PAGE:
KSL.Com, August 7th, 2011
By Geoffrey Fattah<
LOGAN — Imagine being able to put your fingers on the pulse of America’s biosphere — keeping real-time track of weather, water/soil temperature, animal populations and much more. Armed with this information, scientists would be able to detect sudden shifts in climate, perhaps even predict them, allowing the nation to prepare for potential disasters.
The National Science Foundation has given the financial go-ahead to begin construction of the nation’s first coast-to-coast network of observatories, including one in Utah, to measure real-time climate changes.
The National Ecological Observatory Network, or NEON, is designed to gather vast amounts of data, every second, from around the country using satellites, observation towers, aircraft sensors, mobile motorized sensors and field work by scientists. From insect samples to weather data, the information will be fed into a central lab to build a picture of the nation’s ecological health.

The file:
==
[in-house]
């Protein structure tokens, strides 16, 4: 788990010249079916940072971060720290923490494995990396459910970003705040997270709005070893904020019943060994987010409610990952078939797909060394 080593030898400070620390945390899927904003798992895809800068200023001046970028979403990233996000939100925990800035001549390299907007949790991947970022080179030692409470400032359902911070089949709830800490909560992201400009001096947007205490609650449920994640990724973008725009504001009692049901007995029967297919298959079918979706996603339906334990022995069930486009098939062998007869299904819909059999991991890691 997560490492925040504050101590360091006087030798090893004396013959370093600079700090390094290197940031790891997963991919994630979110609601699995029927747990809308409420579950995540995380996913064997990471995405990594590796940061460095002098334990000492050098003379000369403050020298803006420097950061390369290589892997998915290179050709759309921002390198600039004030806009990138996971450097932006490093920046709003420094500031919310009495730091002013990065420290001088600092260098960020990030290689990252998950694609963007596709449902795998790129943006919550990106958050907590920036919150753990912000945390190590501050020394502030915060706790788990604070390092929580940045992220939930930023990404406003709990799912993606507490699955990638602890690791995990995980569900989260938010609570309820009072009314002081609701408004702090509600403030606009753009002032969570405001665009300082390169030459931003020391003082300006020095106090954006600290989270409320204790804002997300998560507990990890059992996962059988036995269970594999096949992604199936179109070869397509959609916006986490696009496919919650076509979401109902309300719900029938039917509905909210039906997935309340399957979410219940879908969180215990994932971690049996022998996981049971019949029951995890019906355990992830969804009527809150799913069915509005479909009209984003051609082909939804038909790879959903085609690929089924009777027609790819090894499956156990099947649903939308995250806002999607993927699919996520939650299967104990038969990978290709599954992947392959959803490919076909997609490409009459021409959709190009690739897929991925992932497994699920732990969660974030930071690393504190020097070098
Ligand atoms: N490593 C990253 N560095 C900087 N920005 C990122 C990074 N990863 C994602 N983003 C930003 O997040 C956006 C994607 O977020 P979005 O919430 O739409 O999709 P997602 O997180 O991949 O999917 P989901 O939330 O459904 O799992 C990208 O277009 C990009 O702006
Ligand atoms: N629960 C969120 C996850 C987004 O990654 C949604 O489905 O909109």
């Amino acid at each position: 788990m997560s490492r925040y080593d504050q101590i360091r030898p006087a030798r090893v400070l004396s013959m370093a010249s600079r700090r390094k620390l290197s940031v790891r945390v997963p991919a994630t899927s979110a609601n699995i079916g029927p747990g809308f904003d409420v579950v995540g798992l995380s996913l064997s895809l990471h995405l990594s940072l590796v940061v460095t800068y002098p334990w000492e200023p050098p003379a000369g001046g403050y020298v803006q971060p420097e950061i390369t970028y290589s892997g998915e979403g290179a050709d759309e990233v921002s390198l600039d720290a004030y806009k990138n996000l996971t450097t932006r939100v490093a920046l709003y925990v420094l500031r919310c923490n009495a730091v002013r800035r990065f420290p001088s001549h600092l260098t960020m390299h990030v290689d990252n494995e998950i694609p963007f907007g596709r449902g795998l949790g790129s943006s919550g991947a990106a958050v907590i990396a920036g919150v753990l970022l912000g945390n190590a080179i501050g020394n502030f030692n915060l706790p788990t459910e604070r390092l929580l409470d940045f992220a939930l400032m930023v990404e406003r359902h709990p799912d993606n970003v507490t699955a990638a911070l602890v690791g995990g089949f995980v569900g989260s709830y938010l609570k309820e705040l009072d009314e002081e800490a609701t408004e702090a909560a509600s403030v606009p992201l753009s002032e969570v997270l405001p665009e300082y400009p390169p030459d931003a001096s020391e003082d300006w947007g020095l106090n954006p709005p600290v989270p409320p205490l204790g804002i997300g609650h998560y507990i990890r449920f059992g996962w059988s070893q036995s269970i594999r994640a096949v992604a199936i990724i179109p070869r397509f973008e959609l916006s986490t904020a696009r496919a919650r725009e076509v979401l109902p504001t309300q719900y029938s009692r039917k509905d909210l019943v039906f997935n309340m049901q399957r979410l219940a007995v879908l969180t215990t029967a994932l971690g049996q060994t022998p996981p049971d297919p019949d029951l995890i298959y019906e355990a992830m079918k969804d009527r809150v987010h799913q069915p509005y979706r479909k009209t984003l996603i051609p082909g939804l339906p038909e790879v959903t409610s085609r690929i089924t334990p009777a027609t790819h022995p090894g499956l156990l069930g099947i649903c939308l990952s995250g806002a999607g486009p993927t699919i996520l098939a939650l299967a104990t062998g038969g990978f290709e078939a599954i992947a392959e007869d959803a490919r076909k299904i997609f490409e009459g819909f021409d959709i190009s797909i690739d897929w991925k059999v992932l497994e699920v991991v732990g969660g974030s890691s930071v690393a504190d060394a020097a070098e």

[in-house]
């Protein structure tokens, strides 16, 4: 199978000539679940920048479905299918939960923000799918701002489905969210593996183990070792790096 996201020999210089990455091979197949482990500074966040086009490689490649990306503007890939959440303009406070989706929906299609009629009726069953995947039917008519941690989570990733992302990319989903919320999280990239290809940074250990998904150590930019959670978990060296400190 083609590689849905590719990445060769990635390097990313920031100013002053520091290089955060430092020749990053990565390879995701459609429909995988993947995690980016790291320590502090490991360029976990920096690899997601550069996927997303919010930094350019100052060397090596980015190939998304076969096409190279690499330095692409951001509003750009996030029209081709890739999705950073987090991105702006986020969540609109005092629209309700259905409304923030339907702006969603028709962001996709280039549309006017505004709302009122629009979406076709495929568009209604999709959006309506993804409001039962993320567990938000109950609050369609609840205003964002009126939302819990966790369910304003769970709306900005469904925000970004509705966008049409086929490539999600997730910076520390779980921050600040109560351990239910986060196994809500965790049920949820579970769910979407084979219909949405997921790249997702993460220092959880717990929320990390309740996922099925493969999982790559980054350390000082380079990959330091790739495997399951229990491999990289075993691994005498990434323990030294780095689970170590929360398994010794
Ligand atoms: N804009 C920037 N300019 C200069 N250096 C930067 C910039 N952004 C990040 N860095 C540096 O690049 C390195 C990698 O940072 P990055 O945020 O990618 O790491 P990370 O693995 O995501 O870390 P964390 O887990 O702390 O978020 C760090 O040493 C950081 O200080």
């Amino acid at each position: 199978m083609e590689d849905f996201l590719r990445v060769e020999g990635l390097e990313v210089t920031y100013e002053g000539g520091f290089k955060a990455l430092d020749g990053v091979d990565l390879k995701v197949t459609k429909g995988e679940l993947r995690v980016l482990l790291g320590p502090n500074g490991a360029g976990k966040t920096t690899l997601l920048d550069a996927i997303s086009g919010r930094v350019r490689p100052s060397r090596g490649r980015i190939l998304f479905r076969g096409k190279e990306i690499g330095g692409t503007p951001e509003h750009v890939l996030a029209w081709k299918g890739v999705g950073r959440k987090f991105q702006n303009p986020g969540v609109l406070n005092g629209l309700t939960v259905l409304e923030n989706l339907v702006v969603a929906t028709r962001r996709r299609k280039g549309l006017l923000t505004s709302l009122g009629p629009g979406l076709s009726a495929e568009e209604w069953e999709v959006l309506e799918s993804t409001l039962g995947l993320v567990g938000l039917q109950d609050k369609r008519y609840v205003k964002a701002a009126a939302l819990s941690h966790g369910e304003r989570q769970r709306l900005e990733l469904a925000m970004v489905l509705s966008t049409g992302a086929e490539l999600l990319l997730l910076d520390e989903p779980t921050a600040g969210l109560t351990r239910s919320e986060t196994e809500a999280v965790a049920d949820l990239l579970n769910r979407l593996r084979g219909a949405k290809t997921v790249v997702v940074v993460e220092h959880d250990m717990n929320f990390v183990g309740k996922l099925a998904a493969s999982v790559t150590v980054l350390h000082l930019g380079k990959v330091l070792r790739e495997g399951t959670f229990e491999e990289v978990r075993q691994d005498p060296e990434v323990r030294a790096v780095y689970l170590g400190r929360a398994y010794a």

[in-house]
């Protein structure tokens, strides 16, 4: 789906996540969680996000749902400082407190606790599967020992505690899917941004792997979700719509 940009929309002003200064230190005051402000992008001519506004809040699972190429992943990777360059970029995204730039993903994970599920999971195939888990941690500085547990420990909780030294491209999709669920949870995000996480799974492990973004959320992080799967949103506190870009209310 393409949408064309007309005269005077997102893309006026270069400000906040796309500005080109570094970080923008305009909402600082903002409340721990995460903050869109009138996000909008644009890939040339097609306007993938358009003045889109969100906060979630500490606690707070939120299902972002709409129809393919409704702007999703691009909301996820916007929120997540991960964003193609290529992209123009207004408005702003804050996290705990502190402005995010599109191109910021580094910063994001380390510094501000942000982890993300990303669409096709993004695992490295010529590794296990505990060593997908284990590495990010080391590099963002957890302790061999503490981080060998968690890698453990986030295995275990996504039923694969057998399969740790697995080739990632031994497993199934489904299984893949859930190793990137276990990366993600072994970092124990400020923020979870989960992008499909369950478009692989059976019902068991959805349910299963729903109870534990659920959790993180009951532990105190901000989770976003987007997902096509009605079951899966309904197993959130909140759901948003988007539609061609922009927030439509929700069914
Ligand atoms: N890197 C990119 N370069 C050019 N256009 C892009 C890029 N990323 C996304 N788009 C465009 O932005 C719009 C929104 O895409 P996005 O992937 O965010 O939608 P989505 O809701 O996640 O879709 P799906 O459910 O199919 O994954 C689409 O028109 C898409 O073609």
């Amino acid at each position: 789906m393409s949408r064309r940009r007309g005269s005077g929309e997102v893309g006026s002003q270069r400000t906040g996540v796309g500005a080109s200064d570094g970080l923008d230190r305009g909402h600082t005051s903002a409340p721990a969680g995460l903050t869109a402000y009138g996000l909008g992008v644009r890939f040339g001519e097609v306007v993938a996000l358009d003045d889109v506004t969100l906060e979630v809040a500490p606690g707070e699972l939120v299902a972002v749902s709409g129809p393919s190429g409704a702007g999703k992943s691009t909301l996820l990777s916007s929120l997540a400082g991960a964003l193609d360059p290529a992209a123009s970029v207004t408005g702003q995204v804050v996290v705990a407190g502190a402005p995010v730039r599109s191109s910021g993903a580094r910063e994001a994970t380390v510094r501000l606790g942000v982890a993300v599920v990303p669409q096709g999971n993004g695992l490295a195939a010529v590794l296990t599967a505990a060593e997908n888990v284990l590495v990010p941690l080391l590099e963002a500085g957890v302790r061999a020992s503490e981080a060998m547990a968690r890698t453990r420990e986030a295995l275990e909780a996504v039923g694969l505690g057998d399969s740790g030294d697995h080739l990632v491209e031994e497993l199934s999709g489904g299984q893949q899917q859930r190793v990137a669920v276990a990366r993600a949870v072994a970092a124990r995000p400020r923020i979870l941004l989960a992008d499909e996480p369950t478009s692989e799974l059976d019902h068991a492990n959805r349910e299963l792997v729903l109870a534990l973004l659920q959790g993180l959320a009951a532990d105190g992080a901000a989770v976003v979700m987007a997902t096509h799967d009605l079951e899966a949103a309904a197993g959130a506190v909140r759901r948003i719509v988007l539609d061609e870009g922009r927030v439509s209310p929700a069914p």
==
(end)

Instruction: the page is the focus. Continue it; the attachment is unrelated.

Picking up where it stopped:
What scientists will keep an eye out for are “threshold events,” or sudden changes in climates, that can lead to droughts, floods, even the spread of diseases, said James MacMahon, dean of Utah State University’s College of Science and chairman of NEON’s board of directors.
Phi Beta Iota: The most righteous thing the White House has done in our view, starting under Clinton-Gore and continued by Bush-Cheney, has been the Earth Science information-sharing initiative. The above article neglects the importance of the same initiative being carried out across the oceans, 75% of the Earth’s surface. This particular initiative would do well to adopt the four fundamental opens: Open Source Software, Open Data Access, Open Spectrum, and Open Source Intelligence.